Busytown by Jolisa Gracewood


A turn-up for the books

Witi Ihimaera, after being awarded an Arts Laureate, has offered to buy back the warehouse stock of The Trowenna Sea, and Penguin is offering to purchase remaining bookshop stocks of the novel.

So is this what they mean when they say "pulp fiction"?

It's certainly a welcome step towards, as Prof. Ihimaera puts it, "preserv[ing] the mana and integrity of the novel." Not the first edition of the novel, which will always be overshadowed by the aura of cut-and-paste. But the novel that remains to be written, which will tell the story afresh, in the writer's own words.

I note that Penguin promises a new edition "containing a new section with an explanation by Ihimaera and full acknowledgement of the writers whose work he used." Really? Personally, I'd prefer just a novel, thanks, with no need for acknowledgement or explanation.

Ihimaera's conversation with Stuff.co.nz is even more, uh, illuminating:

"Normally with historic fiction what you get is a piece of work where history is treated as fiction. But with The Trowenna Sea, I have always tried to be on the cutting edge of fictional devices, what I have been attempting to do with that book is to create fiction as history. So I think what Trowenna Sea is, is the beginning of a hybrid book in which [you have] the problematics of acknowledgement of historical material and historical inspirations. Where you have non fiction writers traversing that area then they can use footnotes but fiction writers can't so I am having to try to figure out creative ways of addressing that and I think that what we will end up with is in fact a very, very exciting new approach to creating a framework to those new fictions."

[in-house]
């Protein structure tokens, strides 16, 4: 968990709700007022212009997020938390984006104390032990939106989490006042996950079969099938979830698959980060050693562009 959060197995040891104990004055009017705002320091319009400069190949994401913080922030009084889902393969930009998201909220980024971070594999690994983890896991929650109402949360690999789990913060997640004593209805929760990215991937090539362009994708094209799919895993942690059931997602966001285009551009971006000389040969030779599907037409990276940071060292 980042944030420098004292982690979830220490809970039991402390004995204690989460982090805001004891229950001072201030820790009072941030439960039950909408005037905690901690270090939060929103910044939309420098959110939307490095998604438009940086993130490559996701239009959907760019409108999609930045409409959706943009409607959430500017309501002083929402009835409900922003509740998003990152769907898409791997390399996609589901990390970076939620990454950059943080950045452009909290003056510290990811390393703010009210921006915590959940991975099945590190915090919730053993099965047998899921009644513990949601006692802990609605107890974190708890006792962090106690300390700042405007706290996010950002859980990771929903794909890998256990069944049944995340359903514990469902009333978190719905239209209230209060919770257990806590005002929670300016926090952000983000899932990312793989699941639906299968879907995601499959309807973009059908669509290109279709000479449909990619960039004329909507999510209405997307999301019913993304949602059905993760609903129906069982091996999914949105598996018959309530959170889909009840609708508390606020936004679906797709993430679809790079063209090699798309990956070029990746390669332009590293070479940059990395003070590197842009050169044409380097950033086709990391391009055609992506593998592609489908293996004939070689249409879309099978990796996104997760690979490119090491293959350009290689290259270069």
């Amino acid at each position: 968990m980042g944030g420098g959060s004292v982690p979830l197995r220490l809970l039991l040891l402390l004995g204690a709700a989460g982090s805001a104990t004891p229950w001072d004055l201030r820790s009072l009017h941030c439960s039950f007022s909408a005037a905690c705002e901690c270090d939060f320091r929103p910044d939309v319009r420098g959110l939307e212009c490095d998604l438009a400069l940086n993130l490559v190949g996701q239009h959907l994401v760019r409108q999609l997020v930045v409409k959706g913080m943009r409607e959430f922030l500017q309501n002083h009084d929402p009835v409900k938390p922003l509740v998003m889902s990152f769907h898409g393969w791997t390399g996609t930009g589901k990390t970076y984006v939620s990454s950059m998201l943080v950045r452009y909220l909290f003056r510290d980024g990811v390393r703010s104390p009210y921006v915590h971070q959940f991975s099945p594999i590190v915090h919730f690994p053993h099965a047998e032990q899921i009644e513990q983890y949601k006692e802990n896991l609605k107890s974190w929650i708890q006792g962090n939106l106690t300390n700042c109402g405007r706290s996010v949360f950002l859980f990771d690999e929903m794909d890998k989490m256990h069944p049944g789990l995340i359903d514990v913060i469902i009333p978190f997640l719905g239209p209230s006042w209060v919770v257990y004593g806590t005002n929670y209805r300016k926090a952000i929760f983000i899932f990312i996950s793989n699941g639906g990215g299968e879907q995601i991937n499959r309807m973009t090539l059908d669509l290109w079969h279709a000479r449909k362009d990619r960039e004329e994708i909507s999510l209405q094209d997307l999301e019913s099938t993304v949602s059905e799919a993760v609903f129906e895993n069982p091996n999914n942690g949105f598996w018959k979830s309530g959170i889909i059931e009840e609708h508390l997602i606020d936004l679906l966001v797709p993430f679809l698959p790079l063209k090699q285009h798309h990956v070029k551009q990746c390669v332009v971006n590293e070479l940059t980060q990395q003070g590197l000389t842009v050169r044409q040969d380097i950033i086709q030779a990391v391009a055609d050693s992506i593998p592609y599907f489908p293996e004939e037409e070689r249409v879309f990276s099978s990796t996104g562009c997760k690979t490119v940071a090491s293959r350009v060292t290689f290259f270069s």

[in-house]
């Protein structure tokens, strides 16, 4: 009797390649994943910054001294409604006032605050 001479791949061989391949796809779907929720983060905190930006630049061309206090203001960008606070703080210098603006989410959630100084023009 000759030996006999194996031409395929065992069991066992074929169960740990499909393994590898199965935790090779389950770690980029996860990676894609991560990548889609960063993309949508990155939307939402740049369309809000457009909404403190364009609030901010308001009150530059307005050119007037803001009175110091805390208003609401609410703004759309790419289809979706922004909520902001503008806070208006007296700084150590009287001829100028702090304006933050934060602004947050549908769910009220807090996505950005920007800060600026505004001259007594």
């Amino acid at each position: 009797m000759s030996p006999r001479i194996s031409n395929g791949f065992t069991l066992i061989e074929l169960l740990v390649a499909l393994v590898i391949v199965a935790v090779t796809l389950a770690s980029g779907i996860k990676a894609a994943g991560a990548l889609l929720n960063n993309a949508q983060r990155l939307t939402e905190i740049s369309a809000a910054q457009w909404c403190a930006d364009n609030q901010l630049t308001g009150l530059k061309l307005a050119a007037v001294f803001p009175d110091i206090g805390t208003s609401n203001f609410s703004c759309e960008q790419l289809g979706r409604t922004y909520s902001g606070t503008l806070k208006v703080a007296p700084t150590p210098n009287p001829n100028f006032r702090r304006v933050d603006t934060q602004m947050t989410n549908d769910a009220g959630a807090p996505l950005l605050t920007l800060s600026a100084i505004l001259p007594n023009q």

"The first draft for instance was completely historical. With historical fiction what you traditionally get is the history as background but I wasn't happy with that because as a Maori writer detail is important to me and so therefore making sure that detail wasn't background but fully integrated into the whole novel itself is what I was attempting."

He said the controversy had helped him in the "continuing conversation that all writers must have about their craft and where they are going."

"What I like about it is that it has engaged me in issues of ownership of property, which I have now addressed and my publisher and I are working on addressing those in the second edition by making sure that all of the appropriate apologies have been made and that all of the acknowledgements and other inadvertent copying, all of that has also been addressed, so we are hoping that new edition will come out in 2010."

(Thanks/apologies to Stuff.co.nz for the extremely long quotes - please do go and check out the full article over here).

The Trowenna Sea: top-selling NZ fiction book for the last two weeks running. I dunno, people. Are you buying it?

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